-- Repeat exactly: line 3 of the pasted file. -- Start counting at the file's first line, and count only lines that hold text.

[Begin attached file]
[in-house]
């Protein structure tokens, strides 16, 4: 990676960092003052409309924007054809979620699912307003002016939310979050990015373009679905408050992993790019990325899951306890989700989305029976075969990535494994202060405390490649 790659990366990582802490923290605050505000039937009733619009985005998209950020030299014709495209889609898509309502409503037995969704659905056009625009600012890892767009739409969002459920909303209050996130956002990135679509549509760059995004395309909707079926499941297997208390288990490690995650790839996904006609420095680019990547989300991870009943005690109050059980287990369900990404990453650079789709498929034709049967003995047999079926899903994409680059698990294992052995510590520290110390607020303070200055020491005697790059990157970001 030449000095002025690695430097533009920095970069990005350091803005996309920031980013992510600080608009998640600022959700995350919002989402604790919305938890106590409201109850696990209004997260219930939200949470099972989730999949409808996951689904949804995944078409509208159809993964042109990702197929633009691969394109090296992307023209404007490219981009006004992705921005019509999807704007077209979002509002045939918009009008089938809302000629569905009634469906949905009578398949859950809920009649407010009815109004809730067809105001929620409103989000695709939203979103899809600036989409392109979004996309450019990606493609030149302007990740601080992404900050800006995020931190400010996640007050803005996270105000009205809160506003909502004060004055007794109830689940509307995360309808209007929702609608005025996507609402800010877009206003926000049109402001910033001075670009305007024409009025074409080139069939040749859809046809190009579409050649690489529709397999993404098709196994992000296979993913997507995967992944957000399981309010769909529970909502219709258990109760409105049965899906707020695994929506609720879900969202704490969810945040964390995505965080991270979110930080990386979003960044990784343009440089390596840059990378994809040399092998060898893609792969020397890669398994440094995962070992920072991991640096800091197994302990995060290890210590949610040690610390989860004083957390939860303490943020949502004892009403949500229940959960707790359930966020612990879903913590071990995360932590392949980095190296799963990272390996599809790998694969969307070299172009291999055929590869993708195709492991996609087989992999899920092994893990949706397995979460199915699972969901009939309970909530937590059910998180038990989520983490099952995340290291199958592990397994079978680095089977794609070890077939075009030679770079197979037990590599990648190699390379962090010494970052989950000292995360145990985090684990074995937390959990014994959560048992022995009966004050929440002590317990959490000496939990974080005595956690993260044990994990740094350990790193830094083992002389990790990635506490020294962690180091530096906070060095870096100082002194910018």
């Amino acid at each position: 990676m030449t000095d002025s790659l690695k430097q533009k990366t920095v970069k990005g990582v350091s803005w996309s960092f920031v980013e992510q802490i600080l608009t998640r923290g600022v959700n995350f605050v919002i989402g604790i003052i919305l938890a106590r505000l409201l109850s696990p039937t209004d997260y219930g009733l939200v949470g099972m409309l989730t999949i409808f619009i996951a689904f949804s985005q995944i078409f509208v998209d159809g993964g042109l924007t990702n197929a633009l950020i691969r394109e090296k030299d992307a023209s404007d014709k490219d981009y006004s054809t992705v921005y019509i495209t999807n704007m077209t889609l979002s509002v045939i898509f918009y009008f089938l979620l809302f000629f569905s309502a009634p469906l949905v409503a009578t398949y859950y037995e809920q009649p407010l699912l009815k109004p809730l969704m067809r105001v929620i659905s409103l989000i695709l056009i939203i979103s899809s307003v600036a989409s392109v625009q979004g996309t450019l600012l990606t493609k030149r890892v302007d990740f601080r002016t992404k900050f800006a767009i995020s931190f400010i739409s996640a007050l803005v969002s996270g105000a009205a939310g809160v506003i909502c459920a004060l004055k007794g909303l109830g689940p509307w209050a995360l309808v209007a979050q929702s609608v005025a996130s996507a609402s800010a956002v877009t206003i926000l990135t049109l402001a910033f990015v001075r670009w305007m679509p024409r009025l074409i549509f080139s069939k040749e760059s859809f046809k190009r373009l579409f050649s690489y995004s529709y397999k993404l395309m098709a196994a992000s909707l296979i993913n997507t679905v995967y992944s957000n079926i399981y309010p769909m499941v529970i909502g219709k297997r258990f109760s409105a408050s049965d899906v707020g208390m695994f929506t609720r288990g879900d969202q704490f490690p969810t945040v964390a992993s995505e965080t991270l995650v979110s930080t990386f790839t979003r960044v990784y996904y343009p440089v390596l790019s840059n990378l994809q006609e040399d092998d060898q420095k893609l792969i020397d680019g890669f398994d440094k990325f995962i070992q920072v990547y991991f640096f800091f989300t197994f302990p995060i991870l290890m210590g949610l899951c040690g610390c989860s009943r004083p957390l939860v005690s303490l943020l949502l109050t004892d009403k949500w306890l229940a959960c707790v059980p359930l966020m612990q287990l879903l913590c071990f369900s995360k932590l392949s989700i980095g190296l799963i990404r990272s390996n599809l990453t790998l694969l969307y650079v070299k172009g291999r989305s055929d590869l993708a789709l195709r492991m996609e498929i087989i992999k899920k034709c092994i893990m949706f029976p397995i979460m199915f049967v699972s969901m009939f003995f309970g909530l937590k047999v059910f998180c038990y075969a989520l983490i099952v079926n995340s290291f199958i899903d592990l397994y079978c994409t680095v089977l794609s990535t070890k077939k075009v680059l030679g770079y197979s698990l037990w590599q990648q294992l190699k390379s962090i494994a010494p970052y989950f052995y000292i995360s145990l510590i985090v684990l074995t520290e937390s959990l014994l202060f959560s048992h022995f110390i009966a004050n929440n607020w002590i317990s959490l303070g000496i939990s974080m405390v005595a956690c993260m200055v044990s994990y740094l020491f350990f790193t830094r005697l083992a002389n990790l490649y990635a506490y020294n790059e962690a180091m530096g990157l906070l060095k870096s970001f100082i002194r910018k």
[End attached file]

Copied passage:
């Amino acid at each position: 990676m030449t000095d002025s790659l690695k430097q533009k990366t920095v970069k990005g990582v350091s803005w996309s960092f920031v980013e992510q802490i600080l608009t998640r923290g600022v959700n995350f605050v919002i989402g604790i003052i919305l938890a106590r505000l409201l109850s696990p039937t209004d997260y219930g009733l939200v949470g099972m409309l989730t999949i409808f619009i996951a689904f949804s985005q995944i078409f509208v998209d159809g993964g042109l924007t990702n197929a633009l950020i691969r394109e090296k030299d992307a023209s404007d014709k490219d981009y006004s054809t992705v921005y019509i495209t999807n704007m077209t889609l979002s509002v045939i898509f918009y009008f089938l979620l809302f000629f569905s309502a009634p469906l949905v409503a009578t398949y859950y037995e809920q009649p407010l699912l009815k109004p809730l969704m067809r105001v929620i659905s409103l989000i695709l056009i939203i979103s899809s307003v600036a989409s392109v625009q979004g996309t450019l600012l990606t493609k030149r890892v302007d990740f601080r002016t992404k900050f800006a767009i995020s931190f400010i739409s996640a007050l803005v969002s996270g105000a009205a939310g809160v506003i909502c459920a004060l004055k007794g909303l109830g689940p509307w209050a995360l309808v209007a979050q929702s609608v005025a996130s996507a609402s800010a956002v877009t206003i926000l990135t049109l402001a910033f990015v001075r670009w305007m679509p024409r009025l074409i549509f080139s069939k040749e760059s859809f046809k190009r373009l579409f050649s690489y995004s529709y397999k993404l395309m098709a196994a992000s909707l296979i993913n997507t679905v995967y992944s957000n079926i399981y309010p769909m499941v529970i909502g219709k297997r258990f109760s409105a408050s049965d899906v707020g208390m695994f929506t609720r288990g879900d969202q704490f490690p969810t945040v964390a992993s995505e965080t991270l995650v979110s930080t990386f790839t979003r960044v990784y996904y343009p440089v390596l790019s840059n990378l994809q006609e040399d092998d060898q420095k893609l792969i020397d680019g890669f398994d440094k990325f995962i070992q920072v990547y991991f640096f800091f989300t197994f302990p995060i991870l290890m210590g949610l899951c040690g610390c989860s009943r004083p957390l939860v005690s303490l943020l949502l109050t004892d009403k949500w306890l229940a959960c707790v059980p359930l966020m612990q287990l879903l913590c071990f369900s995360k932590l392949s989700i980095g190296l799963i990404r990272s390996n599809l990453t790998l694969l969307y650079v070299k172009g291999r989305s055929d590869l993708a789709l195709r492991m996609e498929i087989i992999k899920k034709c092994i893990m949706f029976p397995i979460m199915f049967v699972s969901m009939f003995f309970g909530l937590k047999v059910f998180c038990y075969a989520l983490i099952v079926n995340s290291f199958i899903d592990l397994y079978c994409t680095v089977l794609s990535t070890k077939k075009v680059l030679g770079y197979s698990l037990w590599q990648q294992l190699k390379s962090i494994a010494p970052y989950f052995y000292i995360s145990l510590i985090v684990l074995t520290e937390s959990l014994l202060f959560s048992h022995f110390i009966a004050n929440n607020w002590i317990s959490l303070g000496i939990s974080m405390v005595a956690c993260m200055v044990s994990y740094l020491f350990f790193t830094r005697l083992a002389n990790l490649y990635a506490y020294n790059e962690a180091m530096g990157l906070l060095k870096s970001f100082i002194r910018k």